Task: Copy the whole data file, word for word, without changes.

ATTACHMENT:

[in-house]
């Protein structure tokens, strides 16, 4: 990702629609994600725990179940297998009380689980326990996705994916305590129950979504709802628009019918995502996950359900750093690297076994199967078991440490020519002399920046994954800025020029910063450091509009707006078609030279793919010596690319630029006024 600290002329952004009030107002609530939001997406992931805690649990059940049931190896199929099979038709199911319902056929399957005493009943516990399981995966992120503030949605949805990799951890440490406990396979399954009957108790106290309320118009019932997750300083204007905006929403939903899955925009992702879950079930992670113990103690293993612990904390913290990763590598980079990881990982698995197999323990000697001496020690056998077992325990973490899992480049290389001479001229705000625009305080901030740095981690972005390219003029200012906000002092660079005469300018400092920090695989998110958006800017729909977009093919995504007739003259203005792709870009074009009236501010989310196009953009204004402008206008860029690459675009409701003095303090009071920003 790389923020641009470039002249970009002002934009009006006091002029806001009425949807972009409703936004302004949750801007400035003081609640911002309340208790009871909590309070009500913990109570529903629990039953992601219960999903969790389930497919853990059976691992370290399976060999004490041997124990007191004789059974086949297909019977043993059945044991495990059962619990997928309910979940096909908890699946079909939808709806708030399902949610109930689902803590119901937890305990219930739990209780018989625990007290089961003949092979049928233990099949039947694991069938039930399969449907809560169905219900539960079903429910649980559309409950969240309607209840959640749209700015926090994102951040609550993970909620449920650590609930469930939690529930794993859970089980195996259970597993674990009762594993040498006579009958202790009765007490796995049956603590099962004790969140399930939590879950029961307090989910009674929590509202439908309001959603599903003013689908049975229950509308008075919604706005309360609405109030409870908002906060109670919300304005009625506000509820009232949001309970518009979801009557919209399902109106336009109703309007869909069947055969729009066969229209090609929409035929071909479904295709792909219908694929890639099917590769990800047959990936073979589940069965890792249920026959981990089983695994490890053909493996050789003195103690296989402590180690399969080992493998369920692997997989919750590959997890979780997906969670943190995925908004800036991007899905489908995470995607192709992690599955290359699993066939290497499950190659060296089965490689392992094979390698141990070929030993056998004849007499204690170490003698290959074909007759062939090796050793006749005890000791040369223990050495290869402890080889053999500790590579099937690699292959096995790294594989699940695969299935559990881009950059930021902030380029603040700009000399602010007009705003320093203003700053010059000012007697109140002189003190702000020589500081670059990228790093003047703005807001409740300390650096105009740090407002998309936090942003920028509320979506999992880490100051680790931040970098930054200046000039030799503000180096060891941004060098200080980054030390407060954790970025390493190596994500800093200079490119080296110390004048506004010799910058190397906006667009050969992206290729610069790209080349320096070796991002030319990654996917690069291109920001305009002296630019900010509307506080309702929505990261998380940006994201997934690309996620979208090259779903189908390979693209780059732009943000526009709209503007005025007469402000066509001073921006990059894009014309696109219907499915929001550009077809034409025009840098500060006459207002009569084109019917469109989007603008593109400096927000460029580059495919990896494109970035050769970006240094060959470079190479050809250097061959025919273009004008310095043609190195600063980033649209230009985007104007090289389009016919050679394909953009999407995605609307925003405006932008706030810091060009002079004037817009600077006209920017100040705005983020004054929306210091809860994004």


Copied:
[in-house]
């Protein structure tokens, strides 16, 4: 990702629609994600725990179940297998009380689980326990996705994916305590129950979504709802628009019918995502996950359900750093690297076994199967078991440490020519002399920046994954800025020029910063450091509009707006078609030279793919010596690319630029006024 600290002329952004009030107002609530939001997406992931805690649990059940049931190896199929099979038709199911319902056929399957005493009943516990399981995966992120503030949605949805990799951890440490406990396979399954009957108790106290309320118009019932997750300083204007905006929403939903899955925009992702879950079930992670113990103690293993612990904390913290990763590598980079990881990982698995197999323990000697001496020690056998077992325990973490899992480049290389001479001229705000625009305080901030740095981690972005390219003029200012906000002092660079005469300018400092920090695989998110958006800017729909977009093919995504007739003259203005792709870009074009009236501010989310196009953009204004402008206008860029690459675009409701003095303090009071920003 790389923020641009470039002249970009002002934009009006006091002029806001009425949807972009409703936004302004949750801007400035003081609640911002309340208790009871909590309070009500913990109570529903629990039953992601219960999903969790389930497919853990059976691992370290399976060999004490041997124990007191004789059974086949297909019977043993059945044991495990059962619990997928309910979940096909908890699946079909939808709806708030399902949610109930689902803590119901937890305990219930739990209780018989625990007290089961003949092979049928233990099949039947694991069938039930399969449907809560169905219900539960079903429910649980559309409950969240309607209840959640749209700015926090994102951040609550993970909620449920650590609930469930939690529930794993859970089980195996259970597993674990009762594993040498006579009958202790009765007490796995049956603590099962004790969140399930939590879950029961307090989910009674929590509202439908309001959603599903003013689908049975229950509308008075919604706005309360609405109030409870908002906060109670919300304005009625506000509820009232949001309970518009979801009557919209399902109106336009109703309007869909069947055969729009066969229209090609929409035929071909479904295709792909219908694929890639099917590769990800047959990936073979589940069965890792249920026959981990089983695994490890053909493996050789003195103690296989402590180690399969080992493998369920692997997989919750590959997890979780997906969670943190995925908004800036991007899905489908995470995607192709992690599955290359699993066939290497499950190659060296089965490689392992094979390698141990070929030993056998004849007499204690170490003698290959074909007759062939090796050793006749005890000791040369223990050495290869402890080889053999500790590579099937690699292959096995790294594989699940695969299935559990881009950059930021902030380029603040700009000399602010007009705003320093203003700053010059000012007697109140002189003190702000020589500081670059990228790093003047703005807001409740300390650096105009740090407002998309936090942003920028509320979506999992880490100051680790931040970098930054200046000039030799503000180096060891941004060098200080980054030390407060954790970025390493190596994500800093200079490119080296110390004048506004010799910058190397906006667009050969992206290729610069790209080349320096070796991002030319990654996917690069291109920001305009002296630019900010509307506080309702929505990261998380940006994201997934690309996620979208090259779903189908390979693209780059732009943000526009709209503007005025007469402000066509001073921006990059894009014309696109219907499915929001550009077809034409025009840098500060006459207002009569084109019917469109989007603008593109400096927000460029580059495919990896494109970035050769970006240094060959470079190479050809250097061959025919273009004008310095043609190195600063980033649209230009985007104007090289389009016919050679394909953009999407995605609307925003405006932008706030810091060009002079004037817009600077006209920017100040705005983020004054929306210091809860994004």